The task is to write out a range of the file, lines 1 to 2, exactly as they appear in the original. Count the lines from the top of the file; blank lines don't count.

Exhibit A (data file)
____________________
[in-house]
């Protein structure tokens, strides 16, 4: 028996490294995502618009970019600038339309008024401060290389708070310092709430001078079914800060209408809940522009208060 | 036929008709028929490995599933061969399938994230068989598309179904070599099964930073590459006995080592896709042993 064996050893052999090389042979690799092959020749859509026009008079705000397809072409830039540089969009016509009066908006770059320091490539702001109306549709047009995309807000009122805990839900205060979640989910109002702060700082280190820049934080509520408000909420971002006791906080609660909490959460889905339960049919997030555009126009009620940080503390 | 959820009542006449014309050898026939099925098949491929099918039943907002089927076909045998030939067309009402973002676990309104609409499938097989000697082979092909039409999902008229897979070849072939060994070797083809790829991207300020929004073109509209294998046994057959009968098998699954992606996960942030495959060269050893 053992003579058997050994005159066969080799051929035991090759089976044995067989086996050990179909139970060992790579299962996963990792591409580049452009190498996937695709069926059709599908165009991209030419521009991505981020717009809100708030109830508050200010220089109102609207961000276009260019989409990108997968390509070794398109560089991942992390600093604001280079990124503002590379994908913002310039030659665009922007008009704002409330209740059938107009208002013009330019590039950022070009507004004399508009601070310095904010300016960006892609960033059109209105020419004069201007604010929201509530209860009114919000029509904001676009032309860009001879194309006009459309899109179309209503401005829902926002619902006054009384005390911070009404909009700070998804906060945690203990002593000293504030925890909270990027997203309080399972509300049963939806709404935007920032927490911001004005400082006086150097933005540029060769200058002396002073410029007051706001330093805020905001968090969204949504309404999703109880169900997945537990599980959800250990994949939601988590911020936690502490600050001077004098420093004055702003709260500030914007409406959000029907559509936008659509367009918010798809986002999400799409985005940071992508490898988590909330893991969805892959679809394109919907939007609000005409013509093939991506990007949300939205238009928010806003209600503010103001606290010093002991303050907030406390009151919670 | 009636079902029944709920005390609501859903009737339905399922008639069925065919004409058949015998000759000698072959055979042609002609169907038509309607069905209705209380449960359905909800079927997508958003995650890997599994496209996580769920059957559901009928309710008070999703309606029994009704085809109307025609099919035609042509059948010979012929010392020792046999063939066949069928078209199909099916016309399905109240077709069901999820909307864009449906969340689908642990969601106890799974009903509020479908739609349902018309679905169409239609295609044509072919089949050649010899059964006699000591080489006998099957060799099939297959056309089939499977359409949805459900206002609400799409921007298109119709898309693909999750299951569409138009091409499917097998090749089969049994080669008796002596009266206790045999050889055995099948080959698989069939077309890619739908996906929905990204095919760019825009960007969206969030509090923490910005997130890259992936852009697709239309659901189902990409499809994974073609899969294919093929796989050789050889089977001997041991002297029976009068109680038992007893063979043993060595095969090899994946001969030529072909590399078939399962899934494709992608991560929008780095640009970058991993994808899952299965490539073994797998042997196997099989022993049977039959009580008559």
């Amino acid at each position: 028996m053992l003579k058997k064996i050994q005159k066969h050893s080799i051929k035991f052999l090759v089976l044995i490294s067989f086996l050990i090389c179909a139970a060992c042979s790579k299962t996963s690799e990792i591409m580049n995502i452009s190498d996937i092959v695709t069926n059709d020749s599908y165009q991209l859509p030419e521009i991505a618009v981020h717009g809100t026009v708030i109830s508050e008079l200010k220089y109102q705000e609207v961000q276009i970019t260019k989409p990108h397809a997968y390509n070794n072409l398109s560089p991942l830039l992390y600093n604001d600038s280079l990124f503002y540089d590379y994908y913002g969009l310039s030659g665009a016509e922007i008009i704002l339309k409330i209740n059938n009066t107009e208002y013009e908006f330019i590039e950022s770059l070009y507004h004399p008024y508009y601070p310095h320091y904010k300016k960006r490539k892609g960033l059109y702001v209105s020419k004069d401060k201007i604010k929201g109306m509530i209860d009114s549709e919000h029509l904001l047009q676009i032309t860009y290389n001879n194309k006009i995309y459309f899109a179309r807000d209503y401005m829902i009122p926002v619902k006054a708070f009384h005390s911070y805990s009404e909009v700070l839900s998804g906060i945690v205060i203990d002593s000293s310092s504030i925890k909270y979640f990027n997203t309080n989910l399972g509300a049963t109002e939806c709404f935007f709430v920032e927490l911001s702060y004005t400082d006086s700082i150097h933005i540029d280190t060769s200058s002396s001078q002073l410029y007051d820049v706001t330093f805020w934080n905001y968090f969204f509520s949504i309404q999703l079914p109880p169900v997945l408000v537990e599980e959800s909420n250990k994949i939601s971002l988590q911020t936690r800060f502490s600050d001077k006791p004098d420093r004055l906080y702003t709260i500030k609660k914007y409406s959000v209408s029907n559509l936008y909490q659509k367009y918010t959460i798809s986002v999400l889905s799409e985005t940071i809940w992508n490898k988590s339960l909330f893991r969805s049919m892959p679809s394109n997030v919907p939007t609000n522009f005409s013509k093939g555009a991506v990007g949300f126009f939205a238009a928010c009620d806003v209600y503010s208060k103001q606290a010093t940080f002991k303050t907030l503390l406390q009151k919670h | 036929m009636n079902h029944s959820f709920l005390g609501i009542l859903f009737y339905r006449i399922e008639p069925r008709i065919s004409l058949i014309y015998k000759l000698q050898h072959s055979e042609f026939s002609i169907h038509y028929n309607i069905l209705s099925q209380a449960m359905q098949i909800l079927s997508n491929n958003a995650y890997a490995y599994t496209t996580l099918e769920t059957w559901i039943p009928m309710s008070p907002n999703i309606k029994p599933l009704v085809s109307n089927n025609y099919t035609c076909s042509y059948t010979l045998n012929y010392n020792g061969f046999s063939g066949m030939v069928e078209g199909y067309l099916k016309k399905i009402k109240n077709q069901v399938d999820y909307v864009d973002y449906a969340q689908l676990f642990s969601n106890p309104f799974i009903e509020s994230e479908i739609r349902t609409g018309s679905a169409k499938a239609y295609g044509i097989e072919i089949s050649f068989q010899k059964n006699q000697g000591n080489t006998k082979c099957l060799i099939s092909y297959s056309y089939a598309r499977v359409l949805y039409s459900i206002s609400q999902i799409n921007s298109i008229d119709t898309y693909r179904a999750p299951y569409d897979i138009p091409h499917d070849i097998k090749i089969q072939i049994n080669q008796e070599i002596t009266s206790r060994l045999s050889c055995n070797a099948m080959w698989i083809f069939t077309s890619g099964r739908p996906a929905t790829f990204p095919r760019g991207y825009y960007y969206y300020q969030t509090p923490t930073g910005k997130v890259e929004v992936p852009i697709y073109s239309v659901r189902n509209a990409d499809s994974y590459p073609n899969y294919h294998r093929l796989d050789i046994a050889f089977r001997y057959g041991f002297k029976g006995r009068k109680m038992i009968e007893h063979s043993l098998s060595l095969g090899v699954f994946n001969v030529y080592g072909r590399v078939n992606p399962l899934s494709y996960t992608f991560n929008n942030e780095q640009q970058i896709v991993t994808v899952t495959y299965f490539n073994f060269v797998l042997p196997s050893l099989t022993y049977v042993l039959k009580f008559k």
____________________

[in-house]
């Protein structure tokens, strides 16, 4: 028996490294995502618009970019600038339309008024401060290389708070310092709430001078079914800060209408809940522009208060 | 036929008709028929490995599933061969399938994230068989598309179904070599099964930073590459006995080592896709042993 064996050893052999090389042979690799092959020749859509026009008079705000397809072409830039540089969009016509009066908006770059320091490539702001109306549709047009995309807000009122805990839900205060979640989910109002702060700082280190820049934080509520408000909420971002006791906080609660909490959460889905339960049919997030555009126009009620940080503390 | 959820009542006449014309050898026939099925098949491929099918039943907002089927076909045998030939067309009402973002676990309104609409499938097989000697082979092909039409999902008229897979070849072939060994070797083809790829991207300020929004073109509209294998046994057959009968098998699954992606996960942030495959060269050893 053992003579058997050994005159066969080799051929035991090759089976044995067989086996050990179909139970060992790579299962996963990792591409580049452009190498996937695709069926059709599908165009991209030419521009991505981020717009809100708030109830508050200010220089109102609207961000276009260019989409990108997968390509070794398109560089991942992390600093604001280079990124503002590379994908913002310039030659665009922007008009704002409330209740059938107009208002013009330019590039950022070009507004004399508009601070310095904010300016960006892609960033059109209105020419004069201007604010929201509530209860009114919000029509904001676009032309860009001879194309006009459309899109179309209503401005829902926002619902006054009384005390911070009404909009700070998804906060945690203990002593000293504030925890909270990027997203309080399972509300049963939806709404935007920032927490911001004005400082006086150097933005540029060769200058002396002073410029007051706001330093805020905001968090969204949504309404999703109880169900997945537990599980959800250990994949939601988590911020936690502490600050001077004098420093004055702003709260500030914007409406959000029907559509936008659509367009918010798809986002999400799409985005940071992508490898988590909330893991969805892959679809394109919907939007609000005409013509093939991506990007949300939205238009928010806003209600503010103001606290010093002991303050907030406390009151919670 | 009636079902029944709920005390609501859903009737339905399922008639069925065919004409058949015998000759000698072959055979042609002609169907038509309607069905209705209380449960359905909800079927997508958003995650890997599994496209996580769920059957559901009928309710008070999703309606029994009704085809109307025609099919035609042509059948010979012929010392020792046999063939066949069928078209199909099916016309399905109240077709069901999820909307864009449906969340689908642990969601106890799974009903509020479908739609349902018309679905169409239609295609044509072919089949050649010899059964006699000591080489006998099957060799099939297959056309089939499977359409949805459900206002609400799409921007298109119709898309693909999750299951569409138009091409499917097998090749089969049994080669008796002596009266206790045999050889055995099948080959698989069939077309890619739908996906929905990204095919760019825009960007969206969030509090923490910005997130890259992936852009697709239309659901189902990409499809994974073609899969294919093929796989050789050889089977001997041991002297029976009068109680038992007893063979043993060595095969090899994946001969030529072909590399078939399962899934494709992608991560929008780095640009970058991993994808899952299965490539073994797998042997196997099989022993049977039959009580008559």